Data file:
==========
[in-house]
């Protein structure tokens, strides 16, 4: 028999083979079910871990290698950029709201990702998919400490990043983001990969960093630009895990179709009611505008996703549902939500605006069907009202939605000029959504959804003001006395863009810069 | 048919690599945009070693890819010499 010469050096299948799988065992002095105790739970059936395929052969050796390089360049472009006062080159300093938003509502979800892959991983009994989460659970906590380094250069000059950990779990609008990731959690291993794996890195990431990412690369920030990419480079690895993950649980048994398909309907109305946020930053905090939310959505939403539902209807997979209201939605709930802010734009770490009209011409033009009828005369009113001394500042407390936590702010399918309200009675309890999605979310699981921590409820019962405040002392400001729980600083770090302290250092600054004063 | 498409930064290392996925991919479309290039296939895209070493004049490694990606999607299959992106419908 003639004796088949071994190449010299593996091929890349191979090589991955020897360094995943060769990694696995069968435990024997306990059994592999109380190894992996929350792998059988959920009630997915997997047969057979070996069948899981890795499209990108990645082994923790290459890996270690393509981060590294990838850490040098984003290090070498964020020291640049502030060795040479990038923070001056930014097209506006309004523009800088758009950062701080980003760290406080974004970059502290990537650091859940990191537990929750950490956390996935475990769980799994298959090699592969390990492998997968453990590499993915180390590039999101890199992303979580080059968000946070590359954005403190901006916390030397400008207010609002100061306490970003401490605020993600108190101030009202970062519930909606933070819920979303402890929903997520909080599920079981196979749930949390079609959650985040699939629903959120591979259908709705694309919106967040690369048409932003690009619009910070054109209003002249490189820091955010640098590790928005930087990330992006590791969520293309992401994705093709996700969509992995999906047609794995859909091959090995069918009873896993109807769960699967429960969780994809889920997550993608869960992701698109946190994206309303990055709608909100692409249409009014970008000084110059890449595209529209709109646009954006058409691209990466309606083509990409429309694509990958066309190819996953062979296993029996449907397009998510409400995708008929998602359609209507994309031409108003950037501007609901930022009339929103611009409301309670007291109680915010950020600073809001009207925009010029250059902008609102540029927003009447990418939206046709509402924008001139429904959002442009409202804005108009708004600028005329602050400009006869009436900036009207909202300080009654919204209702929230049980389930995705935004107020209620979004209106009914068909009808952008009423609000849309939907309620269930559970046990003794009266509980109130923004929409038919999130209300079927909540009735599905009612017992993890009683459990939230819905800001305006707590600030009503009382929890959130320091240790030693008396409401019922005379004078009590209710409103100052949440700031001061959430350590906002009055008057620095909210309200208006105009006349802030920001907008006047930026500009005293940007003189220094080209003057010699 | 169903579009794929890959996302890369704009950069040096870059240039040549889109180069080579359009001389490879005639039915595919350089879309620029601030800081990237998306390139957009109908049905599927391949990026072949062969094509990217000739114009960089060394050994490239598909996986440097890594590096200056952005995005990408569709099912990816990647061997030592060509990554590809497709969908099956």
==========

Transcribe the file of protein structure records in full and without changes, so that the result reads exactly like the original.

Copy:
[in-house]
């Protein structure tokens, strides 16, 4: 028999083979079910871990290698950029709201990702998919400490990043983001990969960093630009895990179709009611505008996703549902939500605006069907009202939605000029959504959804003001006395863009810069 | 048919690599945009070693890819010499 010469050096299948799988065992002095105790739970059936395929052969050796390089360049472009006062080159300093938003509502979800892959991983009994989460659970906590380094250069000059950990779990609008990731959690291993794996890195990431990412690369920030990419480079690895993950649980048994398909309907109305946020930053905090939310959505939403539902209807997979209201939605709930802010734009770490009209011409033009009828005369009113001394500042407390936590702010399918309200009675309890999605979310699981921590409820019962405040002392400001729980600083770090302290250092600054004063 | 498409930064290392996925991919479309290039296939895209070493004049490694990606999607299959992106419908 003639004796088949071994190449010299593996091929890349191979090589991955020897360094995943060769990694696995069968435990024997306990059994592999109380190894992996929350792998059988959920009630997915997997047969057979070996069948899981890795499209990108990645082994923790290459890996270690393509981060590294990838850490040098984003290090070498964020020291640049502030060795040479990038923070001056930014097209506006309004523009800088758009950062701080980003760290406080974004970059502290990537650091859940990191537990929750950490956390996935475990769980799994298959090699592969390990492998997968453990590499993915180390590039999101890199992303979580080059968000946070590359954005403190901006916390030397400008207010609002100061306490970003401490605020993600108190101030009202970062519930909606933070819920979303402890929903997520909080599920079981196979749930949390079609959650985040699939629903959120591979259908709705694309919106967040690369048409932003690009619009910070054109209003002249490189820091955010640098590790928005930087990330992006590791969520293309992401994705093709996700969509992995999906047609794995859909091959090995069918009873896993109807769960699967429960969780994809889920997550993608869960992701698109946190994206309303990055709608909100692409249409009014970008000084110059890449595209529209709109646009954006058409691209990466309606083509990409429309694509990958066309190819996953062979296993029996449907397009998510409400995708008929998602359609209507994309031409108003950037501007609901930022009339929103611009409301309670007291109680915010950020600073809001009207925009010029250059902008609102540029927003009447990418939206046709509402924008001139429904959002442009409202804005108009708004600028005329602050400009006869009436900036009207909202300080009654919204209702929230049980389930995705935004107020209620979004209106009914068909009808952008009423609000849309939907309620269930559970046990003794009266509980109130923004929409038919999130209300079927909540009735599905009612017992993890009683459990939230819905800001305006707590600030009503009382929890959130320091240790030693008396409401019922005379004078009590209710409103100052949440700031001061959430350590906002009055008057620095909210309200208006105009006349802030920001907008006047930026500009005293940007003189220094080209003057010699 | 169903579009794929890959996302890369704009950069040096870059240039040549889109180069080579359009001389490879005639039915595919350089879309620029601030800081990237998306390139957009109908049905599927391949990026072949062969094509990217000739114009960089060394050994490239598909996986440097890594590096200056952005995005990408569709099912990816990647061997030592060509990554590809497709969908099956």